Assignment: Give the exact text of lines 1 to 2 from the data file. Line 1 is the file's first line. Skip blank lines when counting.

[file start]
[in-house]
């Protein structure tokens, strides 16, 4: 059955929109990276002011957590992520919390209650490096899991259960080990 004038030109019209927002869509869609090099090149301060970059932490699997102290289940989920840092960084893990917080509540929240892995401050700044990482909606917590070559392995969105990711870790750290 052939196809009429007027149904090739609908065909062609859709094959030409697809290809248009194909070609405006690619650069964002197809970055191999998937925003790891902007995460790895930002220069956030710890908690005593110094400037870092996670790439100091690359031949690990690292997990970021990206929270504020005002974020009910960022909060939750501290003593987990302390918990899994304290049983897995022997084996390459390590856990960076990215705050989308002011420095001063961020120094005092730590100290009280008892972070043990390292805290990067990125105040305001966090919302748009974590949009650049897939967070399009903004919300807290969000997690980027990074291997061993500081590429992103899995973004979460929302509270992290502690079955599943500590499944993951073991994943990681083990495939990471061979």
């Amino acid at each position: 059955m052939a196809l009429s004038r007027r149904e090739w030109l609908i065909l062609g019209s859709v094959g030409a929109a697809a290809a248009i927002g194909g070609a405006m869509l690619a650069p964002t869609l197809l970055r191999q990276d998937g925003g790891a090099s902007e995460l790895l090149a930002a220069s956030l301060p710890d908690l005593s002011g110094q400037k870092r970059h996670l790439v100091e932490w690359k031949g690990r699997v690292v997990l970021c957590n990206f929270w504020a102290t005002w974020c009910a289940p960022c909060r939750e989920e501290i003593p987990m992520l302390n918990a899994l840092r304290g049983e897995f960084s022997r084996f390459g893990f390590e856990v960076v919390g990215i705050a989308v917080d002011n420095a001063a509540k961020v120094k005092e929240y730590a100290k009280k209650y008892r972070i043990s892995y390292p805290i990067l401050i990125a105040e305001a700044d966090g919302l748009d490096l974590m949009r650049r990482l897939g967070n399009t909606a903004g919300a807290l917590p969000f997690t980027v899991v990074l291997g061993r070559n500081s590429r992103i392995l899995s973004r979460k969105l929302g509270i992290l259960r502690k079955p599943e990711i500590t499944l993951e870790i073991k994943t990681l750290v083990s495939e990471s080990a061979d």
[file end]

[in-house]
């Protein structure tokens, strides 16, 4: 059955929109990276002011957590992520919390209650490096899991259960080990 004038030109019209927002869509869609090099090149301060970059932490699997102290289940989920840092960084893990917080509540929240892995401050700044990482909606917590070559392995969105990711870790750290 052939196809009429007027149904090739609908065909062609859709094959030409697809290809248009194909070609405006690619650069964002197809970055191999998937925003790891902007995460790895930002220069956030710890908690005593110094400037870092996670790439100091690359031949690990690292997990970021990206929270504020005002974020009910960022909060939750501290003593987990302390918990899994304290049983897995022997084996390459390590856990960076990215705050989308002011420095001063961020120094005092730590100290009280008892972070043990390292805290990067990125105040305001966090919302748009974590949009650049897939967070399009903004919300807290969000997690980027990074291997061993500081590429992103899995973004979460929302509270992290502690079955599943500590499944993951073991994943990681083990495939990471061979």